Then, he moves on to vocabulary, examining 11 lexical variables which I would summarise as follows:
Several forms appear specifically Zenati: irəḍ in the sense of "be dressed" (though it is more widespread in other senses), igur for "go", əɣs for "want", azəgrar for "long", anilti for "shepherd". Of these, El-Fogaha and Siwa share only əɣs for "want", whereas Nefusi shares all except "go in". adəf "go in" is Zenati-specific in the west, but more confusing in the east, being attested in Ghadames and (as an alternative to əggəz) in Air Tuareg.
Several forms appear specifically Tuareg: răgăz for "go", amaḍan for "shepherd", əggəz in the sense of "go in" (elsewhere "go down"), zəgrət (with the extra t) for "long".
One form unites southern/central Morocco with Kabyle: awtul "hare" (vs. pan-Berber a-yərẓiẓ.)
A couple of forms unite Libyan varieties with Tuareg, contrasting with Algerian and Moroccan varieties, in defiance of any plausible genetic classification, reminding us that a tree does not tell the whole story here:
- iziḍ "donkey" (Tuareg, Ghadames, Nefusi, Siwa, Awjila) vs. aɣyul (everywhere else except El-Fogaha)
- tufat/tifut/tafyi "tomorrow" (Tuareg, El-Fogaha, Siwa respectively) vs. azəkka (everywhere else except El-Fogaha, Awjila, and Zenaga)
Based somehow on all this, he proposes the following very odd tree:
- Group 1
- Senhaja, Middle Atlas, Shilha, Kabyle, Zenaga
- Group 4 ("Zenati")
- Ait Seghrouchen, Beni-Snous, Timimoun, Figuig, Bissa, Mzab, Ouargla
- Iznasen, Jerba
- Rif, Metmata, Aures
Apparently, to get this he operated by successively applying at each stage the criterion from his list that divided the data into the lowest number of groups possible, without attempting to distinguish innovations from retentions, much less judge the relative likelihood of independent innovation. The fact that even such a crude method was still able to produce a recognisable Zenati subgroup either says something about the robustness of this distinction or about the selection of features. What this data set actually tells us, bearing in mind that shared retentions have no implications for subgrouping and that Zenaga fails to participate in a number of innovations that otherwise seem pan-Berber or nearly pan-Berber, is something quite different:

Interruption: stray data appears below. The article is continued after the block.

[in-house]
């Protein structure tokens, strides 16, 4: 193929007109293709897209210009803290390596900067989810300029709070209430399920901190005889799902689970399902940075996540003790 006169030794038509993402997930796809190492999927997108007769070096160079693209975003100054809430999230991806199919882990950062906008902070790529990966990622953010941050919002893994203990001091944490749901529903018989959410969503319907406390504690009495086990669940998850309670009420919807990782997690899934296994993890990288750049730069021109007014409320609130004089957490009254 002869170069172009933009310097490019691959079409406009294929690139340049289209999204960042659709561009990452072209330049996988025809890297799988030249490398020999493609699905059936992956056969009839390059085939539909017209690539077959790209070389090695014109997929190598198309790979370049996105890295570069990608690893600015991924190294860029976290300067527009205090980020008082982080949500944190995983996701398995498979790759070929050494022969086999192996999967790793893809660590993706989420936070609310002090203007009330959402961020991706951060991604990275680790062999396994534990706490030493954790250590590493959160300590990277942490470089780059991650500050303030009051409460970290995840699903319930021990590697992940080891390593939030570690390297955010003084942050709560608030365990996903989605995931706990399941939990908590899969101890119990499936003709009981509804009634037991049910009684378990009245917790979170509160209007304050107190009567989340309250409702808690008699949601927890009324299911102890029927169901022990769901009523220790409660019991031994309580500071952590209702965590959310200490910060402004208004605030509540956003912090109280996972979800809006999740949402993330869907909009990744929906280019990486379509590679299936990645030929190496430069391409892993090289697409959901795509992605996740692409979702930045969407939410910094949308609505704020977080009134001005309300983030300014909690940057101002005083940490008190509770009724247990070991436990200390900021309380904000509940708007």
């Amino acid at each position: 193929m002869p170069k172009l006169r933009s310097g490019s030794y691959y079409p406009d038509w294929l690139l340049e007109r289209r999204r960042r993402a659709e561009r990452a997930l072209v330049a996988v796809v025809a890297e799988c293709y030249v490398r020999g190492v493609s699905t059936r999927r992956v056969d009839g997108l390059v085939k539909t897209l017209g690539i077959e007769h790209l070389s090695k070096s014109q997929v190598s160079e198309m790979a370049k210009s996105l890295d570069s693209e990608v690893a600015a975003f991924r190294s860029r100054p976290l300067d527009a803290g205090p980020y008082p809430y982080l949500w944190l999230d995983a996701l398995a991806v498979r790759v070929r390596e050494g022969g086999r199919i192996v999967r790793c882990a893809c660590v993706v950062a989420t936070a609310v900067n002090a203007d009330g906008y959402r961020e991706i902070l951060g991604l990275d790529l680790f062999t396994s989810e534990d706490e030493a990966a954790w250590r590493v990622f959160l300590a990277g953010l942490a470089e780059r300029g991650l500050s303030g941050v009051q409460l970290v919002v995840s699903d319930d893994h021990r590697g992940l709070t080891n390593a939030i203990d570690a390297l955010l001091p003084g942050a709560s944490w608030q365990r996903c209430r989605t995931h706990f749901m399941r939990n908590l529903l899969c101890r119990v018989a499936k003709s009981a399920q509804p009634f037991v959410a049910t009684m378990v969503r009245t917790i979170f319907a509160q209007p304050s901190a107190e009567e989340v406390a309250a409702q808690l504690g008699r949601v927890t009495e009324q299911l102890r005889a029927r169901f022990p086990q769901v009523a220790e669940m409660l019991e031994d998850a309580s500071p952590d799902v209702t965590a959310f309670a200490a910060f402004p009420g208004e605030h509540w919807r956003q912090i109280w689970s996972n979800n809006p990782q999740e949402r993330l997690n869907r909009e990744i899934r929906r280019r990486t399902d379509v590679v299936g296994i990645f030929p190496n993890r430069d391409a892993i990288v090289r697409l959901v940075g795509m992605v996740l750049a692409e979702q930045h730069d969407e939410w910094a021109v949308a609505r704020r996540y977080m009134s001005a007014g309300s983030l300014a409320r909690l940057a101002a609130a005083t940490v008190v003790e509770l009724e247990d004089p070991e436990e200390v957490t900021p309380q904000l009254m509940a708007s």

- There is definitely a Zenati subgroup, as has been known at least since Destaing (1915), but its boundaries are a bit fuzzy. (If this reminds you of the situation of "Hilalian" g-dialects, that's probably not a coincidence.)
- Western Zenati:
- Core (mainly Northern Saharan): Ait Seghrouchen, Figuig, Beni Snous, Bissa, Timimoun, Mzab, Ouargla
- Transitional (the High Plateau and its edges): Rif, Metmata, Chaoui, Jerba
- Chenoua (north-central Algeria)
- Nefusi (northwestern Libya)
- Eastern Zenati (Libya/Egypt): El-Fogaha, Siwa
- There is definitely a Tuareg subgroup, as has always been known: Ahaggar, Iwellemmeden, Air, Taneslemt.
- There just might be a subgroup combining Kabyle with Senhaja, Central Morocco and Shilha: they share the innovation *-əv > -u, and the word awtul "hare". The evidence for it is very weak, though, especially since *-əv > -u is also found in some Tuareg varieties.
The rest of the common features almost all look like shared retentions.